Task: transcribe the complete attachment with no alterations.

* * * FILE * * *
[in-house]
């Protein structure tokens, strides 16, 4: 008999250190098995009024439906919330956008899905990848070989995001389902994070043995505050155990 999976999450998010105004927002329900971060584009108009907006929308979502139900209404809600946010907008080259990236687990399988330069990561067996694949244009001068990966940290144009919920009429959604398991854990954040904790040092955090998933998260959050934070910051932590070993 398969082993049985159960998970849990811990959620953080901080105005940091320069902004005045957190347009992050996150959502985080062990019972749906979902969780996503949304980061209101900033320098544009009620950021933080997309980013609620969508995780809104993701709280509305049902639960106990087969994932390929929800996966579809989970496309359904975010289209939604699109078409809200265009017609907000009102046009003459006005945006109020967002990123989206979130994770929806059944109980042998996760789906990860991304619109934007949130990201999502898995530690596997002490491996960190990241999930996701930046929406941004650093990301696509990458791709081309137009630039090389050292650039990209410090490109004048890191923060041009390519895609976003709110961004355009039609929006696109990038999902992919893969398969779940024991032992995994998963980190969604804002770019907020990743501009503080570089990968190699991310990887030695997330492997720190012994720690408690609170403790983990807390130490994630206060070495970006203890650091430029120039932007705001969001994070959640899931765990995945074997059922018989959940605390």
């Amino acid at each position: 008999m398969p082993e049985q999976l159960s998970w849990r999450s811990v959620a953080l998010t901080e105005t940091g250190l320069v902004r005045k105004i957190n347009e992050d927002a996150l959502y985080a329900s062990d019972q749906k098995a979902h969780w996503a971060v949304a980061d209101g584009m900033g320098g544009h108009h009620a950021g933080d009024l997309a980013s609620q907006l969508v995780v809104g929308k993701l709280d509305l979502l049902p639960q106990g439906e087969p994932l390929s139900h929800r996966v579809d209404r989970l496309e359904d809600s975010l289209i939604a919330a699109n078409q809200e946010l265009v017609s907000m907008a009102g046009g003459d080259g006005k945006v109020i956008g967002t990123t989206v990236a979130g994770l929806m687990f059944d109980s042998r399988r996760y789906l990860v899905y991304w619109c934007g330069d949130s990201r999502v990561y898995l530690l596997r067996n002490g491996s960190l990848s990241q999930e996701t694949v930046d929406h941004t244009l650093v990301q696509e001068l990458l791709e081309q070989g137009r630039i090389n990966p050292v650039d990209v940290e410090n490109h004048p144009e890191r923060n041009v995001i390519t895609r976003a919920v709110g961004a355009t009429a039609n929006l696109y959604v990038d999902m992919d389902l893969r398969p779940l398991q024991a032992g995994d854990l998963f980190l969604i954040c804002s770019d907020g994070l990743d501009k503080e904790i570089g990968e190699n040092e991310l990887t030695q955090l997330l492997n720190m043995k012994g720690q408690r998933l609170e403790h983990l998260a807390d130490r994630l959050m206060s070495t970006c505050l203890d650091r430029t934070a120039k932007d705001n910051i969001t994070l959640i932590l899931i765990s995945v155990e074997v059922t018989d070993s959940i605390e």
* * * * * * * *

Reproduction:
[in-house]
């Protein structure tokens, strides 16, 4: 008999250190098995009024439906919330956008899905990848070989995001389902994070043995505050155990 999976999450998010105004927002329900971060584009108009907006929308979502139900209404809600946010907008080259990236687990399988330069990561067996694949244009001068990966940290144009919920009429959604398991854990954040904790040092955090998933998260959050934070910051932590070993 398969082993049985159960998970849990811990959620953080901080105005940091320069902004005045957190347009992050996150959502985080062990019972749906979902969780996503949304980061209101900033320098544009009620950021933080997309980013609620969508995780809104993701709280509305049902639960106990087969994932390929929800996966579809989970496309359904975010289209939604699109078409809200265009017609907000009102046009003459006005945006109020967002990123989206979130994770929806059944109980042998996760789906990860991304619109934007949130990201999502898995530690596997002490491996960190990241999930996701930046929406941004650093990301696509990458791709081309137009630039090389050292650039990209410090490109004048890191923060041009390519895609976003709110961004355009039609929006696109990038999902992919893969398969779940024991032992995994998963980190969604804002770019907020990743501009503080570089990968190699991310990887030695997330492997720190012994720690408690609170403790983990807390130490994630206060070495970006203890650091430029120039932007705001969001994070959640899931765990995945074997059922018989959940605390």
């Amino acid at each position: 008999m398969p082993e049985q999976l159960s998970w849990r999450s811990v959620a953080l998010t901080e105005t940091g250190l320069v902004r005045k105004i957190n347009e992050d927002a996150l959502y985080a329900s062990d019972q749906k098995a979902h969780w996503a971060v949304a980061d209101g584009m900033g320098g544009h108009h009620a950021g933080d009024l997309a980013s609620q907006l969508v995780v809104g929308k993701l709280d509305l979502l049902p639960q106990g439906e087969p994932l390929s139900h929800r996966v579809d209404r989970l496309e359904d809600s975010l289209i939604a919330a699109n078409q809200e946010l265009v017609s907000m907008a009102g046009g003459d080259g006005k945006v109020i956008g967002t990123t989206v990236a979130g994770l929806m687990f059944d109980s042998r399988r996760y789906l990860v899905y991304w619109c934007g330069d949130s990201r999502v990561y898995l530690l596997r067996n002490g491996s960190l990848s990241q999930e996701t694949v930046d929406h941004t244009l650093v990301q696509e001068l990458l791709e081309q070989g137009r630039i090389n990966p050292v650039d990209v940290e410090n490109h004048p144009e890191r923060n041009v995001i390519t895609r976003a919920v709110g961004a355009t009429a039609n929006l696109y959604v990038d999902m992919d389902l893969r398969p779940l398991q024991a032992g995994d854990l998963f980190l969604i954040c804002s770019d907020g994070l990743d501009k503080e904790i570089g990968e190699n040092e991310l990887t030695q955090l997330l492997n720190m043995k012994g720690q408690r998933l609170e403790h983990l998260a807390d130490r994630l959050m206060s070495t970006c505050l203890d650091r430029t934070a120039k932007d705001n910051i969001t994070l959640i932590l899931i765990s995945v155990e074997v059922t018989d070993s959940i605390e």